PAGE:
== Fungsi legislatif ==
[[Fail:Palace of Westminster, London - Feb 2007.jpg|right|300px|thumb|Parlimen bertemu dengan [[Istana Westminster]].]]
Laws can be made by Acts of the United Kingdom Parliament. While Acts can apply to the whole of the UK including Scotland, due to the continuing separation of [[ Scots law]] many Acts do not apply to Scotland and are either matched by equivalent Acts that apply to Scotland alone or, since 1999, by legislation set by the [[ Scottish Parliament]] relating to devolved matters.
This has led to what is known as the [[West Lothian question]]: the situation where Westminster MPs for Scottish constituencies may vote on legislation that will have no direct effect on Scotland.
Laws, in draft form known as bills, may be introduced by any member of either House, but usually a bill is introduced by a Minister of the Crown. A bill introduced by a Minister is known as a "Government Bill"; one introduced by another member is called a "[[Private Member's Bill]]". A different way of categorising bills involves the subject. Most bills, involving the general public, are called "[[Public Bill]]s". A bill that seeks to grant special rights to an individual or small group of individuals, or a body such as a local authority, is called a "[[Private Bill]]". A Public Bill which affects private rights (in the way a Private Bill would) is called a "[[Hybrid Bill]]".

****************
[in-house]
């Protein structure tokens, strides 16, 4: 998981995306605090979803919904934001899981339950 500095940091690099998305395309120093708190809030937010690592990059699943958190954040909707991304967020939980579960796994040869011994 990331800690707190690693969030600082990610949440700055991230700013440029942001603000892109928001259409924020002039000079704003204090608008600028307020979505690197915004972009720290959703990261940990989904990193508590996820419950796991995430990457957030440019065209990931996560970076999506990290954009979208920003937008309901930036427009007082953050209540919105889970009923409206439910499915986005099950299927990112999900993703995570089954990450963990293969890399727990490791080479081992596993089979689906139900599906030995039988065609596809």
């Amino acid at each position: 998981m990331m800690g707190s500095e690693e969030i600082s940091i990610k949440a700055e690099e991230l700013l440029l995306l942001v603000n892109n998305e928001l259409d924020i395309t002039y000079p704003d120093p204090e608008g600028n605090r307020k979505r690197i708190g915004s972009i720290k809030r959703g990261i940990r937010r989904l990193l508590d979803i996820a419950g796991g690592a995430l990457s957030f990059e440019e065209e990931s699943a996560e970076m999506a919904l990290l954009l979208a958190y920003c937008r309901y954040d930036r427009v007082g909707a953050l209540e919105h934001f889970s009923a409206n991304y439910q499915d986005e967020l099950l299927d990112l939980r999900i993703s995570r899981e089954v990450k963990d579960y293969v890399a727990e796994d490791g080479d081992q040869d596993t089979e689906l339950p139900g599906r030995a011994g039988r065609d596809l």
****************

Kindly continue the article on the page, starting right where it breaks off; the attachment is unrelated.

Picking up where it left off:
Private Members' Bills make up the majority of bills, but are far less likely to be passed than government bills. There are three methods for an MP to introduce a Private Member's Bill. The Private Members' Ballot (once per Session) put names into a ballot, and those who win are given time to propose a bill. The [[Ten Minute Rule]] is another method, where MPs are granted ten minutes to outline the case for a new piece of legislation. Standing Order 57 is the third method, which allows a bill to be introduced without debate if a day's notice is given to the Table Office. [[Filibuster]]ing is a danger, as an opponent to a bill can waste much of the limited time allotted to it. Private Members' Bills have no chance of success if the current government opposes them, but they are used in moral issues: the bills to decriminalise [[homosexuality]] and [[abortion]] were Private Members' Bills, for example. Governments can sometimes attempt to use Private Members' Bills to pass things it would rather not be associated with. "Handout bills" are bills which a government hands to MPs who win Private Members' Ballots.